In this short video below, Professor Eric Foner explains Reconstruction's legacy and points to one specific example.
Industry and empire
To kick off our new unit, we will break up the class into four investigation groups. Our goal in this exercise is to solidify what we already know and frame some productive questions for the unit ahead.
First, your group will investigate a key term that relates to our next unit (two groups will look at imperialism and another two groups will look at industrialization). Your team is free to use any tools you would like to help address the three following sets of questions:
Next, combine your team with the other team that looked at the same theme. Compare your responses and listen carefully for differences in your approaches. When a difference appears, make a note of it and think about how it can be turned into a question for further inquiry.
Finally, the two combined groups will share out to the class.
Unit 5 goals:
By the end of this unit, you will understand:
You will also have developed skills in areas including:
Homework: Assignment #501
Two important skills practiced by historians are an ability to (a) closely read texts and (b) make sense of new information within the context of existing knowledge. Our task today will help you develop these skills.
For this activity, you may use Foner and your Course Reader but may not consult any other sources or use your computer.
Interpret. Work in small teams of 3-4 students. First, read each of the 8 cards provided to your group to identify what is being said. Then, if possible, jot down any information you might be able to determine on the card about the author or title of the document.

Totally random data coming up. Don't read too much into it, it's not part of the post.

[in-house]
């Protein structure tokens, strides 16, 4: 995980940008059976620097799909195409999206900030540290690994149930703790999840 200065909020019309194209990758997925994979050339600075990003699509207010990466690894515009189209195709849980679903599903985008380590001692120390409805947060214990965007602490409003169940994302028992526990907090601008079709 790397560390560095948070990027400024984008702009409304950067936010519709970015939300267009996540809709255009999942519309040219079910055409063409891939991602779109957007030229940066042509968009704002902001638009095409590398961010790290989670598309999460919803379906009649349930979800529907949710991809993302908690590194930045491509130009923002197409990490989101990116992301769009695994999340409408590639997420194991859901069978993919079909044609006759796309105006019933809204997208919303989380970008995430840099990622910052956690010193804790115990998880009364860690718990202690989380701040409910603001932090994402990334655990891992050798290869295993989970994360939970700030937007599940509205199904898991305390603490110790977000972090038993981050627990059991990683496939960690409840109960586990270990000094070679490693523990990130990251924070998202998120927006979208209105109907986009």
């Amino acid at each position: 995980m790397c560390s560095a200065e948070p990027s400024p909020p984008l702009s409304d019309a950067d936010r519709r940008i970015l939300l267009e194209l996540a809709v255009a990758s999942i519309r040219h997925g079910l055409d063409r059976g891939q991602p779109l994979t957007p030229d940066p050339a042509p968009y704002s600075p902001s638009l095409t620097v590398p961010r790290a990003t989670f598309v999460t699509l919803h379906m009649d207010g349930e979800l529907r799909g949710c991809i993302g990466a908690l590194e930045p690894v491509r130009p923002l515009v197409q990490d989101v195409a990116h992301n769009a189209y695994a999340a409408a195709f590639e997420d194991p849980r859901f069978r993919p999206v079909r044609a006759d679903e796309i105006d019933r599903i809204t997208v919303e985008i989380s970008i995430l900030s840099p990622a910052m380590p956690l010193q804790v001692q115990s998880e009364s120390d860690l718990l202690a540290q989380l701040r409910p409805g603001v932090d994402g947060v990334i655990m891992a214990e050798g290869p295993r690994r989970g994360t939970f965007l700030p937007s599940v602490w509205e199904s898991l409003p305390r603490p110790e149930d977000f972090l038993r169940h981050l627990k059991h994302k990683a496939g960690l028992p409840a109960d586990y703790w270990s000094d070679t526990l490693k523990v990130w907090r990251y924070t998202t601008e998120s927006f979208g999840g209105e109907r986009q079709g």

Categorize. Using knowledge drawn from Foner and our previous class discussions, categorize the 8 cards provided: which cards were drawn from the period of Presidential Reconstruction (1865-1866)? Which from the initial phase of Congressional Reconstruction (Late 1866-1870)?
Discuss. Beginning in your small groups, consider the following questions:
Check for understanding #409
Read the Thirteenth Amendment
The full text of the amendment is below. It is short, so we will read it together aloud:
Neither slavery nor involuntary servitude, except as a punishment for crime whereof the party shall have been duly convicted, shall exist within the United States, or any place subject to their jurisdiction.
Congress shall have power to enforce this article by appropriate legislation.
Watch selection from The Thirteenth (2016)
Today we’re going to look at the Thirteenth Amendment from a forward-looking context. Next class we’ll have an opportunity to look at the period a little more closely.
Link to Netflix (beginning to 1:30:00 remaining).
While you are listening, practice note-taking strategies by: